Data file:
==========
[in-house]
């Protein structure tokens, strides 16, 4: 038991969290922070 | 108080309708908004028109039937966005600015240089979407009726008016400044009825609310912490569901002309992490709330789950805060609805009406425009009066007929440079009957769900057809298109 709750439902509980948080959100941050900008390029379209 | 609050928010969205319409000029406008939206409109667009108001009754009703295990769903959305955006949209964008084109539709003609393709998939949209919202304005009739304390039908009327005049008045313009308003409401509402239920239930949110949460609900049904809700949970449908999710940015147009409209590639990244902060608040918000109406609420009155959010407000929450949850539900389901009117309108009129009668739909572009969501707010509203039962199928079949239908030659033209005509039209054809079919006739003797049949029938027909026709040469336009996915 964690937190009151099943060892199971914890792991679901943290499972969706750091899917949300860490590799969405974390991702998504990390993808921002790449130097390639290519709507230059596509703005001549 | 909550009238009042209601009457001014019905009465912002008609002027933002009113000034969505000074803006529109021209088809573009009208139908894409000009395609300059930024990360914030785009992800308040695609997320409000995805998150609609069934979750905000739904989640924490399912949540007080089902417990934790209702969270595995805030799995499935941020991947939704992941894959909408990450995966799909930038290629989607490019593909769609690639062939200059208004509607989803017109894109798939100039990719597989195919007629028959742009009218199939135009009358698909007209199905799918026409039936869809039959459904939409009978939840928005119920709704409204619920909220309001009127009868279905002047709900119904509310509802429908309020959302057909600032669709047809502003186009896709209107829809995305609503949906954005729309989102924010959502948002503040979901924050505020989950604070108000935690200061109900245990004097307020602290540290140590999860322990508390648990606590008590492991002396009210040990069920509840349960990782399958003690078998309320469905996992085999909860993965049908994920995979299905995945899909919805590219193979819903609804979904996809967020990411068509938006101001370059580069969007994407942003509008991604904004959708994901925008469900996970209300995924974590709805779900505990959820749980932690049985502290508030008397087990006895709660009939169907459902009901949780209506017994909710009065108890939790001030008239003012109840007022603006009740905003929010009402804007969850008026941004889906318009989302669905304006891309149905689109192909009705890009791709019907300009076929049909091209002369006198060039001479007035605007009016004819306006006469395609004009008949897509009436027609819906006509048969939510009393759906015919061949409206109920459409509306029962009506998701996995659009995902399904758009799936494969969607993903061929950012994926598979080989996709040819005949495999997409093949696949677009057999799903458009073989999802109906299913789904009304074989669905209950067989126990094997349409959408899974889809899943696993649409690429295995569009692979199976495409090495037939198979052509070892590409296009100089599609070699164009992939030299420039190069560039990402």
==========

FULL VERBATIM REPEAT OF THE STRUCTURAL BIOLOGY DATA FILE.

[in-house]
């Protein structure tokens, strides 16, 4: 038991969290922070 | 108080309708908004028109039937966005600015240089979407009726008016400044009825609310912490569901002309992490709330789950805060609805009406425009009066007929440079009957769900057809298109 709750439902509980948080959100941050900008390029379209 | 609050928010969205319409000029406008939206409109667009108001009754009703295990769903959305955006949209964008084109539709003609393709998939949209919202304005009739304390039908009327005049008045313009308003409401509402239920239930949110949460609900049904809700949970449908999710940015147009409209590639990244902060608040918000109406609420009155959010407000929450949850539900389901009117309108009129009668739909572009969501707010509203039962199928079949239908030659033209005509039209054809079919006739003797049949029938027909026709040469336009996915 964690937190009151099943060892199971914890792991679901943290499972969706750091899917949300860490590799969405974390991702998504990390993808921002790449130097390639290519709507230059596509703005001549 | 909550009238009042209601009457001014019905009465912002008609002027933002009113000034969505000074803006529109021209088809573009009208139908894409000009395609300059930024990360914030785009992800308040695609997320409000995805998150609609069934979750905000739904989640924490399912949540007080089902417990934790209702969270595995805030799995499935941020991947939704992941894959909408990450995966799909930038290629989607490019593909769609690639062939200059208004509607989803017109894109798939100039990719597989195919007629028959742009009218199939135009009358698909007209199905799918026409039936869809039959459904939409009978939840928005119920709704409204619920909220309001009127009868279905002047709900119904509310509802429908309020959302057909600032669709047809502003186009896709209107829809995305609503949906954005729309989102924010959502948002503040979901924050505020989950604070108000935690200061109900245990004097307020602290540290140590999860322990508390648990606590008590492991002396009210040990069920509840349960990782399958003690078998309320469905996992085999909860993965049908994920995979299905995945899909919805590219193979819903609804979904996809967020990411068509938006101001370059580069969007994407942003509008991604904004959708994901925008469900996970209300995924974590709805779900505990959820749980932690049985502290508030008397087990006895709660009939169907459902009901949780209506017994909710009065108890939790001030008239003012109840007022603006009740905003929010009402804007969850008026941004889906318009989302669905304006891309149905689109192909009705890009791709019907300009076929049909091209002369006198060039001479007035605007009016004819306006006469395609004009008949897509009436027609819906006509048969939510009393759906015919061949409206109920459409509306029962009506998701996995659009995902399904758009799936494969969607993903061929950012994926598979080989996709040819005949495999997409093949696949677009057999799903458009073989999802109906299913789904009304074989669905209950067989126990094997349409959408899974889809899943696993649409690429295995569009692979199976495409090495037939198979052509070892590409296009100089599609070699164009992939030299420039190069560039990402």